#4 – Campground Up Charges

Owning a campground isn’t exactly a get rich lifestyle. Many times camp owners are left to deal with rotten situations their guests put them in. Whether it be acts of bad driving (running over signs, pipes or trees), flushing large, unknown items down the toilet or even just littering, camp owners get creative about adding on fees to your daily, rental fee. Here are just a few we’ve seen:

$10 fee per dog – The campground felt the need to charge this to cover the doo-doo removal service.

Charging $10 per day, per camper for campground amenities and not allowing an opt out.

We have WIFI! (for $2 a day… and its only available near the office… with 2G download speeds…)

$5 a day charge for air conditioners.

 

#3 – Site Trespassing

It’s rare that we find a campground that has large sites. However, the larger the site, the more likely you’ll have folks walk right through the middle of it. We put our boys on 20′ feet leads when we’re at our site. Of course, we size them shorter if our site is smaller. One long weekend of camping had us on a site what was about 40′ feet by 40′ feet. That is huuuuge compared to most campgrounds, we were able to add on to the boys leashes to give them 30′ to play. One day, while we sat near our campfire, a family of 6 rode their bikes right into our campsite and was freaked out when our boys ran after them! The one kid was so terrified he dropped his bike and ran. We asked his parents why they thought it was OK to trespass right through our site. They played the ‘no speaka da English’ game. I then translated my distaste for their actions in an international language way…. We didn’t see them the rest of the trip.

#2 – Not Using Fog Lights at Night

One of my husband’s biggest pet-peeves is drivers in campgrounds using their headlights at night. At best, the speed limit in a campground is 5 mph. At these speeds, the chances of having an accident are slim. Since many campers don’t have their own toilets, driving to the loo becomes an hourly occurrence, especially when there is liquor involved. Camping is about reconnecting with nature, and seeing stars is a part of it. Constantly being flashed in the eyes with headlights is no fun.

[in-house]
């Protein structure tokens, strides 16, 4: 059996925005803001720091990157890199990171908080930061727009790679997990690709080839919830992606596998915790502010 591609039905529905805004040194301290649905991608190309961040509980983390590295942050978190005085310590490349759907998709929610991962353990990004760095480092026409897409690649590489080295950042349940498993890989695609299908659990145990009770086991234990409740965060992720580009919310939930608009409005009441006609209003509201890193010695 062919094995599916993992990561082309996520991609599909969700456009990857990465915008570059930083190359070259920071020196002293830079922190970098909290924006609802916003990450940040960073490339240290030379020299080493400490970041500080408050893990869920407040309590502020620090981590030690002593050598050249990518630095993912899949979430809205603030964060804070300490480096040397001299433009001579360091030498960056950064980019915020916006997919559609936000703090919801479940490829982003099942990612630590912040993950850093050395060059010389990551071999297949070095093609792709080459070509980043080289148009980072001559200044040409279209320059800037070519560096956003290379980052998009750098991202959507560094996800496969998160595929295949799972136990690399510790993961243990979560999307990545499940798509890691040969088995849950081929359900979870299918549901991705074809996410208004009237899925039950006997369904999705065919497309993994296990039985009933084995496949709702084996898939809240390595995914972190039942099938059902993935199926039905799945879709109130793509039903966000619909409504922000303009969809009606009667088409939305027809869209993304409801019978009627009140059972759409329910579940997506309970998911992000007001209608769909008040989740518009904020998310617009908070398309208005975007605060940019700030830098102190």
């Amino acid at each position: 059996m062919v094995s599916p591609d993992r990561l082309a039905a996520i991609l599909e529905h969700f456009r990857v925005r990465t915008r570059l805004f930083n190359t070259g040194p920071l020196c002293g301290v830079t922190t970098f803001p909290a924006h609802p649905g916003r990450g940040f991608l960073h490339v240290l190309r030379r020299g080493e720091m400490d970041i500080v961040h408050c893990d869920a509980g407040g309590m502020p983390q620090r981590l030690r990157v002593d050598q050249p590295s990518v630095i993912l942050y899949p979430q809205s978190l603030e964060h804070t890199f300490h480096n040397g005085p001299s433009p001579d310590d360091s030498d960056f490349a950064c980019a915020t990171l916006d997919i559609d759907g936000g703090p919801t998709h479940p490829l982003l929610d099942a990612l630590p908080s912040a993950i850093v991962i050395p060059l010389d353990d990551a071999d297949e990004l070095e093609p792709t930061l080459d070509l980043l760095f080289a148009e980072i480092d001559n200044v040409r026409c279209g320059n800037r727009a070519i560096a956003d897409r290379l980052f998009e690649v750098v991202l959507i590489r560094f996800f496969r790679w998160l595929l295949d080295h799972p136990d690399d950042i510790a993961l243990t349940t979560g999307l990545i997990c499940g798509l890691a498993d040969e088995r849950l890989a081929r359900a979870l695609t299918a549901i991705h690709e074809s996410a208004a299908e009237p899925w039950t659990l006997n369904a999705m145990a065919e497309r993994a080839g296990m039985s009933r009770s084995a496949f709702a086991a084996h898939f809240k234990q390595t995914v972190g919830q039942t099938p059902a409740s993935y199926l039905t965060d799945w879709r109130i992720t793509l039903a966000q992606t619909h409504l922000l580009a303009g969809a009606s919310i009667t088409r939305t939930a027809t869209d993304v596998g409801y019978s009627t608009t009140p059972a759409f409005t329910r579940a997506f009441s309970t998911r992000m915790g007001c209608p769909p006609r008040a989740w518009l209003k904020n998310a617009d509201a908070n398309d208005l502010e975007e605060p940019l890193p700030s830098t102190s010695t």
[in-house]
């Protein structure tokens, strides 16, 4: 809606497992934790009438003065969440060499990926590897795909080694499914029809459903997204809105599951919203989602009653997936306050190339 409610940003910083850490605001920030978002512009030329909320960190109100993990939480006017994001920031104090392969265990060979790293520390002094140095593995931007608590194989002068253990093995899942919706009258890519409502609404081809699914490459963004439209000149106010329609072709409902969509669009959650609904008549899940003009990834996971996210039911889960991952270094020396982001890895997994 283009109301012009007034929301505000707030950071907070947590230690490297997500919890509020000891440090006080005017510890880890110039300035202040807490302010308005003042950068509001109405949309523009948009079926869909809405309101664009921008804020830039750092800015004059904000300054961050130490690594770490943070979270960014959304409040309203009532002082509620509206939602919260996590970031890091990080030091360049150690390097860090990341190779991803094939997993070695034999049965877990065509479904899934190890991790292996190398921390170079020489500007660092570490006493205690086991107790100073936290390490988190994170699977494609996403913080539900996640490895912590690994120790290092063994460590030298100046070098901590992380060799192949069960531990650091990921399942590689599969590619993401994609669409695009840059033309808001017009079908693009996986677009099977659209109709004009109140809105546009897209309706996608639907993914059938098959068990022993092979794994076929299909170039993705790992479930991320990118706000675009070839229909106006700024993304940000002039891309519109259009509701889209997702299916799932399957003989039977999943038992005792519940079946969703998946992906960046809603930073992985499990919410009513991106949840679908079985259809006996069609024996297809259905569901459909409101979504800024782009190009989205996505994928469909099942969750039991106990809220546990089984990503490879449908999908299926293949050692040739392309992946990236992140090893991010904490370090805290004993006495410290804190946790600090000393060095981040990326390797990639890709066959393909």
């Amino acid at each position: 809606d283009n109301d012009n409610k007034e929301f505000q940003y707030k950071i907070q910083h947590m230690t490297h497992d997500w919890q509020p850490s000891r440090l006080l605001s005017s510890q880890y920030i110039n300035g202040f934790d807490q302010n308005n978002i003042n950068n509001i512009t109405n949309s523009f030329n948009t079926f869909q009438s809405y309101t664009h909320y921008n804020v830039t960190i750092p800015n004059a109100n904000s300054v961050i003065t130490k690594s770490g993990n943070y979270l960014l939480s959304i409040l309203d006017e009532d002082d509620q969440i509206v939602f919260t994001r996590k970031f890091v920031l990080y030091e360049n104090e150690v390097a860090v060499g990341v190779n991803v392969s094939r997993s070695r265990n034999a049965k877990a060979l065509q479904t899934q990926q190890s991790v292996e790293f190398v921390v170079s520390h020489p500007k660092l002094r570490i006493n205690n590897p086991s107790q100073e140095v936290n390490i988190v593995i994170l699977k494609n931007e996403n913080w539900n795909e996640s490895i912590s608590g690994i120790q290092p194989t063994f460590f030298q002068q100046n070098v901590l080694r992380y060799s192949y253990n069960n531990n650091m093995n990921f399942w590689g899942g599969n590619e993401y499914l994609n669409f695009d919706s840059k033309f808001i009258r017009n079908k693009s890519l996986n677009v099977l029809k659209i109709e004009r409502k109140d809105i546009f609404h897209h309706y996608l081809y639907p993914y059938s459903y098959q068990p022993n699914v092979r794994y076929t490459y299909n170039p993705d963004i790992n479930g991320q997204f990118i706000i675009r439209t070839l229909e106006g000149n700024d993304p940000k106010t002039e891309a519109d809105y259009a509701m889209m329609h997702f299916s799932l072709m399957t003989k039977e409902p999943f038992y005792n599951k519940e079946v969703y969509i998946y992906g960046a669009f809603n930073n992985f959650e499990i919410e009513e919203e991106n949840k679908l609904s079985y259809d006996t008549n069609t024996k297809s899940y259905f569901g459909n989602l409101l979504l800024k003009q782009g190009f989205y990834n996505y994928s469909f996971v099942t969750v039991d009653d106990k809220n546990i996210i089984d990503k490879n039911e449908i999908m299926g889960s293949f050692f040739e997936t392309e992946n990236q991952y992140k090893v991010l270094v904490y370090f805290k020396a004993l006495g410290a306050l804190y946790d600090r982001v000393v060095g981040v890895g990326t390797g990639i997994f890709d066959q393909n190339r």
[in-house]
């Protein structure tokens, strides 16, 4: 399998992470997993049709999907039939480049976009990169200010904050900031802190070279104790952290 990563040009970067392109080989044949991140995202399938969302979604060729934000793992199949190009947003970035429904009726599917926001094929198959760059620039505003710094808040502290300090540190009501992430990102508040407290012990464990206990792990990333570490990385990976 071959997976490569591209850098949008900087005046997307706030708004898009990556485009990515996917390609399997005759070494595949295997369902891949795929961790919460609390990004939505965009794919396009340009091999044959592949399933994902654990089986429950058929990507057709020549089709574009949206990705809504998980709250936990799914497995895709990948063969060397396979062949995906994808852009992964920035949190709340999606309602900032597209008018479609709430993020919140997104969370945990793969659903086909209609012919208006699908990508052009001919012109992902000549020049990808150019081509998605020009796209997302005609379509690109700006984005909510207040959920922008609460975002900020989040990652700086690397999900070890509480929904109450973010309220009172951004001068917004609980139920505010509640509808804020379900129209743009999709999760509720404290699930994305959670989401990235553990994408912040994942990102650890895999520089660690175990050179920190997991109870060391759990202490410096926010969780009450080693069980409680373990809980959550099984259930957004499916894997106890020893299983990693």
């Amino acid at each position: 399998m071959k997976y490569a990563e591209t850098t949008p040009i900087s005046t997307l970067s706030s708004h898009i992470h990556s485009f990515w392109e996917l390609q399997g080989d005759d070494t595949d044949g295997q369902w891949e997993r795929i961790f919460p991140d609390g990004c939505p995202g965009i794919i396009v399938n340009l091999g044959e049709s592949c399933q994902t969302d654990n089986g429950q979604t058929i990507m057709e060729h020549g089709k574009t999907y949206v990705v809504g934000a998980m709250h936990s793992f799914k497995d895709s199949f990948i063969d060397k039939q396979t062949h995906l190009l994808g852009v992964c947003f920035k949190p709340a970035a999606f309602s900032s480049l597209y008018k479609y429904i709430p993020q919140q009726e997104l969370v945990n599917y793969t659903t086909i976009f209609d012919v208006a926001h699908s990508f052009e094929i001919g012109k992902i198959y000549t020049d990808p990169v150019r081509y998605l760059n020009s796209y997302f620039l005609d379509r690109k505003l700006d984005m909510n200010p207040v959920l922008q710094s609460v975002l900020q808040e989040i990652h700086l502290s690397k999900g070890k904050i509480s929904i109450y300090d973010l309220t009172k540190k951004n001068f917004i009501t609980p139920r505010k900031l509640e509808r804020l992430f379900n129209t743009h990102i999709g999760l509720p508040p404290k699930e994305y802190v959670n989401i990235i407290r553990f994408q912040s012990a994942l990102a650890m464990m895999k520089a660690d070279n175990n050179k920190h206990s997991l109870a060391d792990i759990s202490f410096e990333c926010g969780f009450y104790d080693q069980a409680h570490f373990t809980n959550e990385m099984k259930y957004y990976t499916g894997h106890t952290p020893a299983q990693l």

#1 No Outside Firewood

As an arborist, I understand the dangers of transporting firewood. All kinds of pest issues are caused by folks moving around contaminated wood. By law, you cannot move firewood outside of 50 miles or over state lines. If you’re within those parameters, no problem. Clearly, campgrounds again, in the never ending search to make money, try to have you buy a 4 piece bundle of wood for $10.ย  We buy one bundle from the campground and then find someone selling it nearby for 1/64 of the price.

Yes, I have also watched folks drive to a campsite where someone had just left to see if they left any firewood behind.

 

 

 

 

ยฉ Ilex ~ Midwestern Plant Girl

Happy Trails

Last time camping under the old, oak tree… I wish you the best, my friend.

I was thinking that my last post, the one that has been static on my site was a scary selfie of me in a welding helmet… That just can’t continue for any longer! ๐Ÿ˜‰ This post will serve as a better landing spot for my blog and describe its status.

We recently went to our favorite campground, Hickory Hollow in Utica, Illinois. It is right near the Starved Rock area. Every September, you can count on us to be attending the wine festival! This year’s fest was a bit less chaotic, as last year’s fest was a madhouse. Because of this and the ticket prices doubling, we were able to get around much easier this year.

We were very melancholy, as the sand mine (just past the berm behind the camper) has bought the campground to destroy it for the sand it stands on. How sad is that?!? I can’t describe the pain I feel for my favorite burr oak tree (next to camper). It’s like knowing a friend with a deadly disease… knowing that in a short time, their life will end sooner than it should. I need a subject change… my blubbering is upsetting my dogs.

Updates….

I have been researching my future ventures en mass! I have a plan for my future schooling in Horticulture Therapy, which starts this January, finishing in the Fall of 2018. Not too long! I have also decided to try to open my own business revolving around Nature Therapy. This will include Forest Bathing (shinrin-yoku (ๆฃฎๆž—ๆตด) in Japanese), and other programs for nursing homes. I’ll try focusing in those arenas first, and see if I need to branch out or not. I will post updates…